[oasis][letters]

A Better World

Commentary by David G.D.

As a gay teen, I find myself very "tuned in" to the happenings of the world around me and how its views are changing toward the concept of homosexuality. In earlier times, people were incredibly biased toward the gay community -- homophobic ... but as years began to pass, tolerance started to become something more evident in our youth. Homophobia, in my opinion, is starting to go away.

To a lot of gay teens, being gay seems like the worst thing in the world; but fortunately enough, most of their worries are being proved wrong as the teenagers of today grow into the adults of tomorrow. The '90s have proved -- and will still prove -- to be an era where teens have opened their minds. The most stereotypical label of our era is that we're all causing trouble, and that we're all just "wrong" -- but most people do not realize the positivity among all teens today.

I personally predict that our world is going to become MUCH more accepting toward the gay community. The harassment of the past is going to start to fade away as people begin to realize -- often at earlier ages -- that being gay is not wrong; being gay is something that does not make someone less of a person. Instead, they will realize that being gay is just a part of who we are.

A lot of people, after hearing my prediction, would immediately become skeptical. A few years ago, I would have felt the same way. However, I'm growing up in an environment where every year, being gay is becoming more and more acceptable by the general populace.

I'll take my own high school for example. Seniors aren't very open at all about the concept ... but the junior class is significantly better. A lot of the junior students are willing to recognize people for who they are. Sophomores are good, as well -- echoing the juniors in a sense. Yet the thing that makes me feel the most positive about having a good future as a gay teen is the freshmen. They are absolutely great.

I can spend one moment talking with my junior friends, and it's rather evident that some of them are not open to the concept; they're homophobic. Then I can go talk to almost any freshman in my school, and I am amazed at how un-homophobic they really are. Each group of kids is recognizing things at a younger age -- and fortunately, that means that these kids are realizing that being gay is not wrong.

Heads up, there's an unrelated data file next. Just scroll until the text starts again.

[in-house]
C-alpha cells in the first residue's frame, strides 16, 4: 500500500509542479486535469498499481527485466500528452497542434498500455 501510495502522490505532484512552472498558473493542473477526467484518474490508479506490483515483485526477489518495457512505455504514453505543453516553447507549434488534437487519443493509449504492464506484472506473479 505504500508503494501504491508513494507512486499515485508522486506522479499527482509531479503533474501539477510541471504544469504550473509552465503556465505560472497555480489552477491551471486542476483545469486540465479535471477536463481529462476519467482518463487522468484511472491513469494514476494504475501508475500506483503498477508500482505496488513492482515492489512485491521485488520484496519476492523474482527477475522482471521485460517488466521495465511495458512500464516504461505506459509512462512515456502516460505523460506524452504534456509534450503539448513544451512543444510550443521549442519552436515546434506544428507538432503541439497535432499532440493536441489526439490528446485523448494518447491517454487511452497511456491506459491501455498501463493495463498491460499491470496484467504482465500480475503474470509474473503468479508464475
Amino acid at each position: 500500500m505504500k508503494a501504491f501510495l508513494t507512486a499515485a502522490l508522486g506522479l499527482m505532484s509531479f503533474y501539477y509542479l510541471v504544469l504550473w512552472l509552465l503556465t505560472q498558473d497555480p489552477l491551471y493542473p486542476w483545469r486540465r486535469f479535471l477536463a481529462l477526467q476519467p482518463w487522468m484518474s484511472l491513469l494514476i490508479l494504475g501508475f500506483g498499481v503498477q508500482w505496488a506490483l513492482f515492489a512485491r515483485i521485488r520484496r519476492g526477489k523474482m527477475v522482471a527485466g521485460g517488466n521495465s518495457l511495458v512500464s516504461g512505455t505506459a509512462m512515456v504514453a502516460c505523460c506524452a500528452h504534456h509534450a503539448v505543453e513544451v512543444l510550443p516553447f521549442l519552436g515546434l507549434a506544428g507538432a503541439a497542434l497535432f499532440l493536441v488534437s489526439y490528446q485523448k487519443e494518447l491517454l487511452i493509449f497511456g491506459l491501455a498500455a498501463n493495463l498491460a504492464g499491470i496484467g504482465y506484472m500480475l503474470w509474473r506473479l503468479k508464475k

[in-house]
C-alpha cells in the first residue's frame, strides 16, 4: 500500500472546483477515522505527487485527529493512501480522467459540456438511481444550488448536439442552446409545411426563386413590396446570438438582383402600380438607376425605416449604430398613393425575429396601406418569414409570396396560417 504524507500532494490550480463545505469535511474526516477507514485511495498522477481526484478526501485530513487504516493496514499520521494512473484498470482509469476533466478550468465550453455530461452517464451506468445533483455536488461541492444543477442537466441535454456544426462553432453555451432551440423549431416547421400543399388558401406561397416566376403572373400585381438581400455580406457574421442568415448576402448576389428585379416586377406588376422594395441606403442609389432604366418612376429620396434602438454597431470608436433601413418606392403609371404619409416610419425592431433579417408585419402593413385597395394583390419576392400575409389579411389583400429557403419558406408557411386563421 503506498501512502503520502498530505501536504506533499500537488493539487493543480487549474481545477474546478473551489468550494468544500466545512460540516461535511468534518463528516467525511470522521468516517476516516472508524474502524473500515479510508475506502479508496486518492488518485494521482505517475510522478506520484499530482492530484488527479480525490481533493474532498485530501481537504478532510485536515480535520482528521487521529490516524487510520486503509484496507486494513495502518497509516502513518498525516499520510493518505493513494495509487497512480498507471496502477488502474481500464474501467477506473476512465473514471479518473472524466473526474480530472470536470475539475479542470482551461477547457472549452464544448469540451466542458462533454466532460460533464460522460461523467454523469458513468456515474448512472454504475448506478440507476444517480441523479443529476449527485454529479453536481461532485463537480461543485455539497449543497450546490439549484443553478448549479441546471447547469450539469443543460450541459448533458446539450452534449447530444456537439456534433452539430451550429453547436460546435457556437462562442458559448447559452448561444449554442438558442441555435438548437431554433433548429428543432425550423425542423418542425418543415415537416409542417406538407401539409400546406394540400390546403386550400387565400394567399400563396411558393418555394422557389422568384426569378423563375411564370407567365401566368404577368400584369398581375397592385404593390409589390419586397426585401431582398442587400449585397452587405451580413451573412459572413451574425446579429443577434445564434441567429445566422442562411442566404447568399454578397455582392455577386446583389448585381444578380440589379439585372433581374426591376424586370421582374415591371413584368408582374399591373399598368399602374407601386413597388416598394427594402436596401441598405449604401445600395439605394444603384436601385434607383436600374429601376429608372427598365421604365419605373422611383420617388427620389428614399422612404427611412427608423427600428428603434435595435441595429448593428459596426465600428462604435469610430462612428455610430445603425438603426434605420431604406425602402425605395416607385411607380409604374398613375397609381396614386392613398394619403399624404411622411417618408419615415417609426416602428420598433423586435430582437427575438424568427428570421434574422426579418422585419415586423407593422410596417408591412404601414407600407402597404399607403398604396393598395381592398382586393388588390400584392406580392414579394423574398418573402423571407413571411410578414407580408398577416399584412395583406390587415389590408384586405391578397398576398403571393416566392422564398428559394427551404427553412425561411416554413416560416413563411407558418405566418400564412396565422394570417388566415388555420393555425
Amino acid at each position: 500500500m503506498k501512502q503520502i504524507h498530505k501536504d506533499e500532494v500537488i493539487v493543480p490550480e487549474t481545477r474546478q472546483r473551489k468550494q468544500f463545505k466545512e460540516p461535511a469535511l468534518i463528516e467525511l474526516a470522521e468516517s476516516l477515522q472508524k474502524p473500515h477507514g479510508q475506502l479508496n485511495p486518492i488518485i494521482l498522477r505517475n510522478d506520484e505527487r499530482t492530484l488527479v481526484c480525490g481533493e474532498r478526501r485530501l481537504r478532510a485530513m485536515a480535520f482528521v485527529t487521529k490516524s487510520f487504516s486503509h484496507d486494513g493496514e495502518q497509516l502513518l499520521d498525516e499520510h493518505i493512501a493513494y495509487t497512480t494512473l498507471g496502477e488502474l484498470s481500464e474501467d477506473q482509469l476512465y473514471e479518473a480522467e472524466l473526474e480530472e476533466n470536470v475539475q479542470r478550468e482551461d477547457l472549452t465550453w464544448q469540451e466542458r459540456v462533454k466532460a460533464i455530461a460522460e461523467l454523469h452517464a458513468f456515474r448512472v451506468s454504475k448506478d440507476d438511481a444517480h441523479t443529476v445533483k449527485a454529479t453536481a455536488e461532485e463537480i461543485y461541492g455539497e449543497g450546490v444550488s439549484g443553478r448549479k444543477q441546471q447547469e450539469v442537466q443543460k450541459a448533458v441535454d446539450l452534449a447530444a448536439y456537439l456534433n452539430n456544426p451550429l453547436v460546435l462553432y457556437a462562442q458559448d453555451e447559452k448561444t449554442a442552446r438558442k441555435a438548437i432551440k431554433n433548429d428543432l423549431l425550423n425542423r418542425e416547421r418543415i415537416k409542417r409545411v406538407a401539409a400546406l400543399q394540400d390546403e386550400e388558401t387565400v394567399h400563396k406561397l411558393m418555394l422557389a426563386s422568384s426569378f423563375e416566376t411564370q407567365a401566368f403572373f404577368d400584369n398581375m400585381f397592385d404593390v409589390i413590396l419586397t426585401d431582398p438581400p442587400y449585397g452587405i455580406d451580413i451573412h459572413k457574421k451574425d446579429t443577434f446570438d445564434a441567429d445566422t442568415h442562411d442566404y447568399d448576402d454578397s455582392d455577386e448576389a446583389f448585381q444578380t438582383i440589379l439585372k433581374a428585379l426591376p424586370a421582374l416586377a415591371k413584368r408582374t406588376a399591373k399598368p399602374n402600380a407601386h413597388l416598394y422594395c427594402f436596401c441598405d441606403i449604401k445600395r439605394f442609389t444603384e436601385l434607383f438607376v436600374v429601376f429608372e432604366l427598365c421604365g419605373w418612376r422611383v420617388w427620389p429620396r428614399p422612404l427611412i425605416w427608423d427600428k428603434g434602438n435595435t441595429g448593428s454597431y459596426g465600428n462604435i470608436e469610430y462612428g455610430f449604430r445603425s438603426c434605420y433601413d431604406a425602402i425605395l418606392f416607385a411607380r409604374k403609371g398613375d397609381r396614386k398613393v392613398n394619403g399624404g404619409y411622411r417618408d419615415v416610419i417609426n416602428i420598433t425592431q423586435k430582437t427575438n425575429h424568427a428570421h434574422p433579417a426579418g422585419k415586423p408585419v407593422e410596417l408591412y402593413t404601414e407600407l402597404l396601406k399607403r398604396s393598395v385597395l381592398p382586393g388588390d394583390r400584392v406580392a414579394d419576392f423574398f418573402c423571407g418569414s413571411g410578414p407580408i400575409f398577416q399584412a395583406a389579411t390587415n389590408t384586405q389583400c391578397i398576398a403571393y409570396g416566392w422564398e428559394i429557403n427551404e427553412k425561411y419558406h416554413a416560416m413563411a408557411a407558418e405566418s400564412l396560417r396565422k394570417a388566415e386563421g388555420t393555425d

There are ninth-graders in my school who are the most open people in the world. They don't care if anyone knows they're gay because they've grown up in an era where they have come to an understanding at a young age that homosexuality is not a sin. Then there are seniors and juniors (myself included, though that may change in the near future) who grew up thinking that everything about themselves was wrong; they still choose to hide their homosexuality with constant thoughts of retribution.

As a teenager, I realize that my generation is going to be this country's future; the outcome of our world is going to be in our hands. It pleases me to know then, that each younger generation of children -- each grade lower in school -- has a more open attitude toward its gay peers.

My message to all of you gay teens out there like me who have such a fear of exposing yourselves is this: Don't worry. Take a chance to look around you and see how your school handles the concept. Listen to people. Tune in on conversations. Sure, you'll hear some people who are still closed-minded -- people who cannot recognize people for who they are, but rather who they choose to have sex with. But if you compare the younger children to the older children, I think you'll realize as I have that we're all going to be living our adult years ... in a better world.


David G.D. lives in the midwest of the United States where he is currently a junior in high school. Born in 1979, he just recently came out to his family. One of his most favorite hobbies is writing because he feels that he can most easily express his feelings and thoughts through written words. Comments on this opinion may be sent to cadetdavey@aol.com.
General information: Jeff Walsh
Design and HTML: Jase Pittman-Wells
©1996 Oasis. All Rights Reserved.